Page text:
people. You make sure what you say and do pleases rather than embarrasses them. You want
the experience to be a good one.
It’s very likely that you realize that sharing information, resources, talents, and even time
provides you with experiences to grow as a person and as a professional. Driven by your
talents, you support the people around you by acknowledging their outstanding
accomplishments and stellar performances. By nature, you occasionally inconvenience
yourself to help someone else. Maybe the person’s appreciation, smile, or words of thanks
make you feel good about yourself and life in general. Perhaps you have a bit more energy for
your own job or studies after you have done a good deed. Because of your strengths, you
have a special gift for helping people realize that you truly value them and hold them in high
regard. Instinctively, you capture others’ attention with your open and talkative style. You
support and inspire people. You boost their confidence and support their resolve to respond to
change, overcome obstacles, acquire new skills, gain knowledge, or reach lofty goals.
Instinctively, you rely on your awareness of others’ feelings, thoughts, and needs to guide
you into and through partnerships. You consider various ways to initiate, nurture, and sustain
the linkages between individuals and groups. You bring people together. You help them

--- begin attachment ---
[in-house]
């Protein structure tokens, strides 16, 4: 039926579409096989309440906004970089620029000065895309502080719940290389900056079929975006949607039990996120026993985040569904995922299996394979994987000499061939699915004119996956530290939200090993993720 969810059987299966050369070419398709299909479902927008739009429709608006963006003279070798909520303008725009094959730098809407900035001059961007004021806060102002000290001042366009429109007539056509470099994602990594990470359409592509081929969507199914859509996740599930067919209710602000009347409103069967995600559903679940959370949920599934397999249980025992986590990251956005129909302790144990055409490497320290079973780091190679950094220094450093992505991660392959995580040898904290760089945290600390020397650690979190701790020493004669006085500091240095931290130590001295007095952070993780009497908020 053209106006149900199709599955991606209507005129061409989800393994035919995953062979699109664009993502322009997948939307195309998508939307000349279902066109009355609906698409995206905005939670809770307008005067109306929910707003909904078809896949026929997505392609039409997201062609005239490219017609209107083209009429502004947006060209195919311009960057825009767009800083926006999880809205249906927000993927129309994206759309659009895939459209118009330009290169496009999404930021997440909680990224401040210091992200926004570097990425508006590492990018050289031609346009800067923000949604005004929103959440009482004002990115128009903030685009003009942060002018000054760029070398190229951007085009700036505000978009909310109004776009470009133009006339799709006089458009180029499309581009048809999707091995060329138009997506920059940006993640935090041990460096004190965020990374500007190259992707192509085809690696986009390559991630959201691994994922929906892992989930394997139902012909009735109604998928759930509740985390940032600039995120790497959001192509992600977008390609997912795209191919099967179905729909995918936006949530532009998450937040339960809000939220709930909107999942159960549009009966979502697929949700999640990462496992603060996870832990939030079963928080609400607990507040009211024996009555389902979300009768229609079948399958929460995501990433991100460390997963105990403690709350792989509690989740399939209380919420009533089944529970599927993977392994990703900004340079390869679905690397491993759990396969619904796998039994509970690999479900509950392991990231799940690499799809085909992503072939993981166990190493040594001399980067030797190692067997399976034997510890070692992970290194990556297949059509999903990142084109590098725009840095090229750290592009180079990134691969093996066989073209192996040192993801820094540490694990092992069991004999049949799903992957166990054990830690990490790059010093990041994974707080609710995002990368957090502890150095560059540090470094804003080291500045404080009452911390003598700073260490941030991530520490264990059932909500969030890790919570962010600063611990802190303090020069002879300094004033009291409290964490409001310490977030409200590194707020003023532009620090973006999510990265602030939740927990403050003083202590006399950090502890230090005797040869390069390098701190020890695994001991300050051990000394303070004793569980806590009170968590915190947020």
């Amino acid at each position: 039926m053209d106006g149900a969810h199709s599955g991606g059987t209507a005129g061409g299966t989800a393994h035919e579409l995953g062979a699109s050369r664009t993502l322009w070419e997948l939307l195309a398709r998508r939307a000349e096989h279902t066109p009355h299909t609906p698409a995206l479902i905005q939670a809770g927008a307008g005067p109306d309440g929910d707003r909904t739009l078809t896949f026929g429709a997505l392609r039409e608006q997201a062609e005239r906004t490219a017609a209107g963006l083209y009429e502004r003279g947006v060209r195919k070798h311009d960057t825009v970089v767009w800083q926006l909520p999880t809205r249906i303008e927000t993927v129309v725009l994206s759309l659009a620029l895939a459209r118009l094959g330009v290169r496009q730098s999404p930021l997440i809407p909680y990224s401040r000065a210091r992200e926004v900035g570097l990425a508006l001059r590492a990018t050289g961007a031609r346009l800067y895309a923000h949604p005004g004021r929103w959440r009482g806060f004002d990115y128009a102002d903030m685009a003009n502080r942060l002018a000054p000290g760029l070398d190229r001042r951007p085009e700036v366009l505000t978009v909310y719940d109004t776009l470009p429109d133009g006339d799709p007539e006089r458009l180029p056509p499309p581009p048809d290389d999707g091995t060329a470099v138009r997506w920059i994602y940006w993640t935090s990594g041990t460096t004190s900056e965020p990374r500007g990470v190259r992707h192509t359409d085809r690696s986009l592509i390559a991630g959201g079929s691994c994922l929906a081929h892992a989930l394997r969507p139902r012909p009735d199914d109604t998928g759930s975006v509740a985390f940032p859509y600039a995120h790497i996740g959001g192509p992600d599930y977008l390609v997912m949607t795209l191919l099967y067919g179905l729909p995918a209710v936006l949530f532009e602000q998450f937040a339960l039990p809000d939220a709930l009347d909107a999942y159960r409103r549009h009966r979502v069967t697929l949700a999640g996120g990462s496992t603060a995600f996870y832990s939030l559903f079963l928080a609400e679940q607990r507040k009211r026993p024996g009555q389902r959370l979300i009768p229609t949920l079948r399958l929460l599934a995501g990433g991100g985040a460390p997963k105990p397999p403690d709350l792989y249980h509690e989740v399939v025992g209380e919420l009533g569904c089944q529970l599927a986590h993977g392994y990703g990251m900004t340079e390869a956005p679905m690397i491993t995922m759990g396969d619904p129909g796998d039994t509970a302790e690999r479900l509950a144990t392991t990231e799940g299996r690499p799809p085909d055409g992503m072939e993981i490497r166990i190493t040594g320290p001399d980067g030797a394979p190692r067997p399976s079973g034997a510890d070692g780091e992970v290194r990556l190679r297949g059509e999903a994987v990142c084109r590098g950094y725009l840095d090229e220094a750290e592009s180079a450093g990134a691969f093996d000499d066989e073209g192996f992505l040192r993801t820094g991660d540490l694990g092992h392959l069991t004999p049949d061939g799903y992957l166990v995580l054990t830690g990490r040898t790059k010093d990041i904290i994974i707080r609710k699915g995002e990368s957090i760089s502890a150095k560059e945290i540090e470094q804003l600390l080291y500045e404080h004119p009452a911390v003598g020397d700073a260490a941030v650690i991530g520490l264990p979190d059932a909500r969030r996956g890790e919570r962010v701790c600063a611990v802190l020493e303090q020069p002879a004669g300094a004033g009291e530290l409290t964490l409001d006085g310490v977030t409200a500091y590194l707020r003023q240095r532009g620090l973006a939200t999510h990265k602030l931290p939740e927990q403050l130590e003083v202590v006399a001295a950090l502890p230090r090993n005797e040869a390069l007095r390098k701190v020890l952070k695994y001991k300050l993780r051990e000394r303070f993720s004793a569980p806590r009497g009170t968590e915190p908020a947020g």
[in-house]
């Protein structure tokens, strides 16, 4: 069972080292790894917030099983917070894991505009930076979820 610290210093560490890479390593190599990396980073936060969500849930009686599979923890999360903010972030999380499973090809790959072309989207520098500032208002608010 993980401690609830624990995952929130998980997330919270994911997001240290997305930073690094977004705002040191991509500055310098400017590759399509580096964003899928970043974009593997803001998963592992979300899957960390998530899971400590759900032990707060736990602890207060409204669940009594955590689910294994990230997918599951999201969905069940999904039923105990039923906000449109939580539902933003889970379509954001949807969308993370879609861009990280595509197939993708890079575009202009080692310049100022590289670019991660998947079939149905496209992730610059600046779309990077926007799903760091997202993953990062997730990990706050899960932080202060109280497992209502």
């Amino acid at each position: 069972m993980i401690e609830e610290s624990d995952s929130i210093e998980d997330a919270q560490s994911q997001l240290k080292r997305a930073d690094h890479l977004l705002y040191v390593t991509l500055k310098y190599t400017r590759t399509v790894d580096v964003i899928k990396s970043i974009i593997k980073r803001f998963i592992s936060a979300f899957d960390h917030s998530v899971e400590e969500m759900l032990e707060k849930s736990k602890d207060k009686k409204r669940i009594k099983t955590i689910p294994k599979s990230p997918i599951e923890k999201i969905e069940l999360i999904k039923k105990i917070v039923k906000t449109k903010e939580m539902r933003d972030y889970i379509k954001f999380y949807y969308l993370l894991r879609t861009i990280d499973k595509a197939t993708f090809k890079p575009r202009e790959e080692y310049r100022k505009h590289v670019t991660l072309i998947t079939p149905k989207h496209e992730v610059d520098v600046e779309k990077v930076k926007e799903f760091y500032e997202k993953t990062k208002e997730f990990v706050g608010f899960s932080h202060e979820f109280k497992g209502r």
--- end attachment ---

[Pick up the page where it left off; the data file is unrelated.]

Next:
discover reasons to cooperate and support one another. It’s very likely that you might be
prompted by a natural impulse to answer questions, deal with perplexing issues, or overcome
obstacles. This need to do something arises from deep within yourself. Chances are good that
you sense when someone needs your assistance without the person having to tell you.
Because of your strengths, you occasionally give yourself credit for overcoming certain
problems or conquering specific obstacles. Maybe your ability to find solutions contributes to
your optimistic attitude. Sometimes you notice certain individuals who are easily defeated by
life’s challenges. You might try to help them cope with their difficulties. When you can
encourage people to take action, they might feel a little better about themselves and about life
in general. Driven by your talents, you may sense more strongly than others that sometimes it
is best to trust your instincts — that is, your gut feelings — when deciding how to resolve
issues, complaints, grievances, or puzzles.
By nature, you may be quite comfortable telling stories or describing your experiences.
People might look forward to hearing what you have to say. It’s very likely that you select the
right combination of words to convey your ideas or feelings. In the middle of discussions,
your vocabulary provides you with precise phrases and terminology. You probably express
yourself with ease and grace. Chances are good that you may gravitate to groups whose
members love to exchange information, ideas, opinions, stories, or jokes. Perhaps you have
an easy time sharing your thoughts and feelings with people. Driven by your talents, you
occasionally recount — that is, tell in detail — some of the stories you have read in
newspapers, books, magazines, research reports, correspondence, or public records. Maybe
the more you satisfy your desire to read, the more tales you have to tell. Perhaps few
activities delight you as much as evoking images in your listeners’ minds that bring forth
laughter and tears. Because of your strengths, you may be drawn to discussing issues and
ideas with others. Perhaps you avoid or excuse yourself from situations where one person
monopolizes the conversation.
(More to follow since this post is so long now!)